Ilona Nickels
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Ilona's Blog: March 2021

Talking Filibuster Fallacies by Ilona Nickels

The current raging debate over the need
to reform or get rid of the filibuster lacks clarity.

Three truths need to be acknowledged
if anyone seeks to understand the issue
rather than to grandstand it.

First, both parties have consistently used the filibuster over the years when it suited them. No one has a lock on using or abusing the filibuster. You could create an OED-size tome of hypocrisy by aggregating all the speeches defending the filibuster by Senators who now proclaim it to be an impediment to conducting the people's business.

Second, the majority party in the Senate will at some point become the minority party. It is inevitable.

The third truth flows from the second. Whatever is done now to the filibuster for short-term gain of control over the legislative agenda will, in the future, damage the party inflicting the change. Guaranteed.

The practice of using the filibuster for less-than-monumental issues and doing so in a casual manner can be directly attributed to Senator Robert C. Byrd (D-WV) when he served as the Majority Whip to then Senate Majority Leader Mike Mansfield (D-MT) in the 1970's. Touting the need for more efficiency in the Senate, Byrd designed what was then called the "two-track" system. When a filibuster occurred, the majority leadership would negotiate with the filibustering Senator(s) about ending debate and bringing to a vote the bill in question. That occurred on track one.

On track two, other bills cleared for debate would occupy the time on the Senate floor. The filibustering Senator(s) received the leadership's assurance that should the Senate turn back to the legislative stalemate on track one, that Senator would retain his/her full right to the floor, as if the Senate had never moved on to other business.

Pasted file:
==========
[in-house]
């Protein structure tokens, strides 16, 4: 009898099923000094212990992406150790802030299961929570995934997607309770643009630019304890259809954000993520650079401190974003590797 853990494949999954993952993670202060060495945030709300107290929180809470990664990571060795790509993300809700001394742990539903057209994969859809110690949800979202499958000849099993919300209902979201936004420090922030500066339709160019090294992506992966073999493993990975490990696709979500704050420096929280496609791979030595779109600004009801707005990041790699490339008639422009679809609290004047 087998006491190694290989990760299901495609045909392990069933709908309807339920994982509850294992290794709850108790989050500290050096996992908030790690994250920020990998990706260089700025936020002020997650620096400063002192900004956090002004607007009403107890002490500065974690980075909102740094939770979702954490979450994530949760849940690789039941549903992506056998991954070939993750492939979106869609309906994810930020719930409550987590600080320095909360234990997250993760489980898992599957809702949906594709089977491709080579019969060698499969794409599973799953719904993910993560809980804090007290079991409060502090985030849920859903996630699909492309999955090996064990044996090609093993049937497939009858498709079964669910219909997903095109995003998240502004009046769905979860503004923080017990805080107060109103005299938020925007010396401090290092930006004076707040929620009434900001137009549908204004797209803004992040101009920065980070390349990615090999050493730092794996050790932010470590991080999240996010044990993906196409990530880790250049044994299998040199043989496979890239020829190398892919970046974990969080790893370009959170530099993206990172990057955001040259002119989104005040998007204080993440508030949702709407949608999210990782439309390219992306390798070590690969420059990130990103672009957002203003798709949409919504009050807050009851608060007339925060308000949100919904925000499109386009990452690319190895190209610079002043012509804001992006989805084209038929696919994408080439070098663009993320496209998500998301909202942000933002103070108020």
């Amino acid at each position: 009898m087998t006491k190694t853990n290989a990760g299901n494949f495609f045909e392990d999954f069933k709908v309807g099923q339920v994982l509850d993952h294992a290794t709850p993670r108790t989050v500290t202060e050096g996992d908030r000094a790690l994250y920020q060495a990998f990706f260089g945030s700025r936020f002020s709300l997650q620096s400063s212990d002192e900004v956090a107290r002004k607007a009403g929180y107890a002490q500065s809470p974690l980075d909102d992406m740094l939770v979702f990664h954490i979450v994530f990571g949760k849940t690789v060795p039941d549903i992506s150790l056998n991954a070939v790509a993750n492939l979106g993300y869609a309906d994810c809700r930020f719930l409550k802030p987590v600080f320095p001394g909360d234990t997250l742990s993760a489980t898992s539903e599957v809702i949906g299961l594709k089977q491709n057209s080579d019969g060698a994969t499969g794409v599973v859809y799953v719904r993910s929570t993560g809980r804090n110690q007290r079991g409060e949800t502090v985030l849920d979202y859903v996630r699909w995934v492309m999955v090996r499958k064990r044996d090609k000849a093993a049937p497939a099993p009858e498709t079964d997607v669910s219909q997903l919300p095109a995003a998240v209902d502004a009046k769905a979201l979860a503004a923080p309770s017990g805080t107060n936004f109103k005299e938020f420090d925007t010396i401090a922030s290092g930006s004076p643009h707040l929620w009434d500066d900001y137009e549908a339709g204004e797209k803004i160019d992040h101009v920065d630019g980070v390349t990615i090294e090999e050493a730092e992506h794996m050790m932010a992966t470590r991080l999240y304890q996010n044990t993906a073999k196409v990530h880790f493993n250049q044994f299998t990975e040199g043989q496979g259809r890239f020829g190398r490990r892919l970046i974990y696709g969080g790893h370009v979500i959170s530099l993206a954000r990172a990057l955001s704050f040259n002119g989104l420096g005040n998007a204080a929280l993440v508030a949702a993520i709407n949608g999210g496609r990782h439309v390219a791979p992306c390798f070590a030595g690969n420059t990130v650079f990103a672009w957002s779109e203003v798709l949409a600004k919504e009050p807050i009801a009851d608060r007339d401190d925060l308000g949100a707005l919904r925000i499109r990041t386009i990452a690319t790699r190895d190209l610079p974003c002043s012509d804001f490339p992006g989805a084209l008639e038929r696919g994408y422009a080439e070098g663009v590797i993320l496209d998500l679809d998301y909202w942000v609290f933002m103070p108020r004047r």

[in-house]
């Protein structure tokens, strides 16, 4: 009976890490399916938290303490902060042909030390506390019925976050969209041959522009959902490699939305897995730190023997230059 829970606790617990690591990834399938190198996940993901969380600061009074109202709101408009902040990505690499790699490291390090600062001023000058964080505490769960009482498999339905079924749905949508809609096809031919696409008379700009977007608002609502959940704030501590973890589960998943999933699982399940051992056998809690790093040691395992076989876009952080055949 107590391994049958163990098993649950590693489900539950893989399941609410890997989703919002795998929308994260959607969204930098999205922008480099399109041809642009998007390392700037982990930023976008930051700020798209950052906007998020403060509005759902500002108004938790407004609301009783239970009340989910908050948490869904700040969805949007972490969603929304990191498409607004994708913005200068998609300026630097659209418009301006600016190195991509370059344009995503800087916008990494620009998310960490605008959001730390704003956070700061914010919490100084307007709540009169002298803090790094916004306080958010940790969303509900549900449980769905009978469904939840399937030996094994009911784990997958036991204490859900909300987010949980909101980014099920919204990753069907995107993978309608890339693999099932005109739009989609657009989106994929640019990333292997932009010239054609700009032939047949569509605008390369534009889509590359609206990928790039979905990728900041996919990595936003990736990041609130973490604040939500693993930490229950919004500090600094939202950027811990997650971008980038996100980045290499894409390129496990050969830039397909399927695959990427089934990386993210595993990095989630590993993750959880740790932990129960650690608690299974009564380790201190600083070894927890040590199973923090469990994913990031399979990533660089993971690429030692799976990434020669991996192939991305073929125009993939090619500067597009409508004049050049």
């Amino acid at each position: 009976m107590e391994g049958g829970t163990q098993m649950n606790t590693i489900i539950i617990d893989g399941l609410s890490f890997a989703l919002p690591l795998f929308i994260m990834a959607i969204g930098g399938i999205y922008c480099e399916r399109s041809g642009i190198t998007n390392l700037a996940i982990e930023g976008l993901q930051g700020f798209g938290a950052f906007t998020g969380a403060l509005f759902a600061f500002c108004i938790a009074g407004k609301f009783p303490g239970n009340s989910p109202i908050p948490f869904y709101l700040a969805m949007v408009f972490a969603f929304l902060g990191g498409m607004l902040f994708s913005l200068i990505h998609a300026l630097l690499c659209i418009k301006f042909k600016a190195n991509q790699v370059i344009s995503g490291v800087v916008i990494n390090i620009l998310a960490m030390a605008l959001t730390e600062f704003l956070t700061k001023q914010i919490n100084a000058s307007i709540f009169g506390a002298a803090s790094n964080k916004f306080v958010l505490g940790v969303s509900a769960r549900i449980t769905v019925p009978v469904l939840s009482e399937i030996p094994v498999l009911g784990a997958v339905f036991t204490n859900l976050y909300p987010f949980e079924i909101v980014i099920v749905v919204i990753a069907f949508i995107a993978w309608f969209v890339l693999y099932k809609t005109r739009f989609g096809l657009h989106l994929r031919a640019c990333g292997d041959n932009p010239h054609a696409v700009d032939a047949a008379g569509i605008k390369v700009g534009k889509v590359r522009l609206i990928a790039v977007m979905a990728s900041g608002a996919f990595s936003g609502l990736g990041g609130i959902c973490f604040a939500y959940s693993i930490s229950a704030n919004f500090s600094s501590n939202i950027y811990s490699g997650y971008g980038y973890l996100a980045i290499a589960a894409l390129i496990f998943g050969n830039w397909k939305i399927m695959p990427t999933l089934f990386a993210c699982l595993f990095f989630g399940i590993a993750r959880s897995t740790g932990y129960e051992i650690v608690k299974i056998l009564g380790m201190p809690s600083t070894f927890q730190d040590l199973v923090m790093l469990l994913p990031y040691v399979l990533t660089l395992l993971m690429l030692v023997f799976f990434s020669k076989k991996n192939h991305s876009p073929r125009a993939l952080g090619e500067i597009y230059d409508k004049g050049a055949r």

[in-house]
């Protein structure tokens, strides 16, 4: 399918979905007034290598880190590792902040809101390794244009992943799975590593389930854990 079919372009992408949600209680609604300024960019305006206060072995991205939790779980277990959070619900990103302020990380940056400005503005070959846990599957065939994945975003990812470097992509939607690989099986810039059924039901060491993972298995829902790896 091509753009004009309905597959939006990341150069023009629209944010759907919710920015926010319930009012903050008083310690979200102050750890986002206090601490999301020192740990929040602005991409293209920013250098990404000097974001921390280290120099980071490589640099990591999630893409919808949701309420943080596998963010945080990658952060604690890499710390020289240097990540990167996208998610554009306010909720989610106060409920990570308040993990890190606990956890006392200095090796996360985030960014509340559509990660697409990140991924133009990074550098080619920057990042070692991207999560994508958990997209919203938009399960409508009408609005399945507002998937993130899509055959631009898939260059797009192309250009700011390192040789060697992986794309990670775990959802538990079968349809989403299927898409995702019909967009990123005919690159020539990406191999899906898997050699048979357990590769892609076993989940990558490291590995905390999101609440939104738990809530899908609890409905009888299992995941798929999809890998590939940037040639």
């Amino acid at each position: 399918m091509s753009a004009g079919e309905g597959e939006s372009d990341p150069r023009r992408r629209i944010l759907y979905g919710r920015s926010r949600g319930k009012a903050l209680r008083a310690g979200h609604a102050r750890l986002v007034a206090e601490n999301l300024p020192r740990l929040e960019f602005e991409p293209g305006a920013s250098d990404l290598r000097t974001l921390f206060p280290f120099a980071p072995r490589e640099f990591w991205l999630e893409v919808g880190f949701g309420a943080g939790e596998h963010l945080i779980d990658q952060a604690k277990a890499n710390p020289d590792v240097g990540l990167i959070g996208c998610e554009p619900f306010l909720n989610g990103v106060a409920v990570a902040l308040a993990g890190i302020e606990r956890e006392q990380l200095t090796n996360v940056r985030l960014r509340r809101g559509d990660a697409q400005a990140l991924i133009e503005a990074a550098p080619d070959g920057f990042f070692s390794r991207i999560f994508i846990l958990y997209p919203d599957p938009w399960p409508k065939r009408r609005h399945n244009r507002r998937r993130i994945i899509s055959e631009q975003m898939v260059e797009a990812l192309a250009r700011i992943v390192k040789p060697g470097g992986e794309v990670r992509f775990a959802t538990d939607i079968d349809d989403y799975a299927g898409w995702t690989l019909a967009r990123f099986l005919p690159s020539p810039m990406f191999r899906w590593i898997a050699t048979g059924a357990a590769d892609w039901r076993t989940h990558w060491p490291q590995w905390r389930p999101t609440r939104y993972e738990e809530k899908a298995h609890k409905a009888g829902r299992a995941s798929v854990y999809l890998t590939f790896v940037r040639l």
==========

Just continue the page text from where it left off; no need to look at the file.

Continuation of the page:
It was seen as a sweet deal at the time. The Senate wasn't stuck on one issue but could move on to get other things done; if the dispute on track one could not be resolved, the issue died. If an agreement was reached, the Senate would turn back to the issue, debate, amend, and vote on it per the agreement reached. The filibustering Senator(s) got the desired delay on the issue at hand and didn't have to work very hard to get it – no dehydration or catheters needed.

What Byrd and proponents of the two-track system could not foresee is that because it made filibusters so much easier to mount, it would encourage a substantial increase in their use. Say a few words on the floor, signal that you intend to filibuster, and you were offered the two-track deal. Not surprisingly, Senators of both parties began to use the filibuster more frequently and on a spectrum of issues, not just once-in-a-lifetime career-defining legislation, as before.

Another unacknowledged fact is that no rules change is required to transform the current "invisible" filibuster into an active "talking" filibuster. It only requires a change in floor scheduling, which is in the sole control of the Majority Leader. Were he to keep the Senate in continual session, allowing no recess or adjournment or intervening motions to move to other business, the filibustering Senator(s) would have no choice but to keep standing and talking on the floor.  If they stop talking or leave the floor, they cease to hold the floor. The Presiding Officer can then recognize the Majority Leader who would move on to other business.

The final fact may be the most consequential one. No attempt to amend Senate rules to change how the filibuster is conducted would succeed. No chance. It takes a 2/3 vote to change the Senate rules. In a 50-50 Senate, that is an impossible threshold to reach. When the majority party has the barest of margins to control the Senate floor, attempting such a change is an overly ambitious and short-sighted quest.

A filibuster in practice goes back to the original intent behind the concept of giving Senators the right to unlimited speech: it was and is to force negotiation and compromise in order to achieve progress. That is never easy when opinions are dramatically divided. The filibuster is the Senate's tool to try and make it happen.


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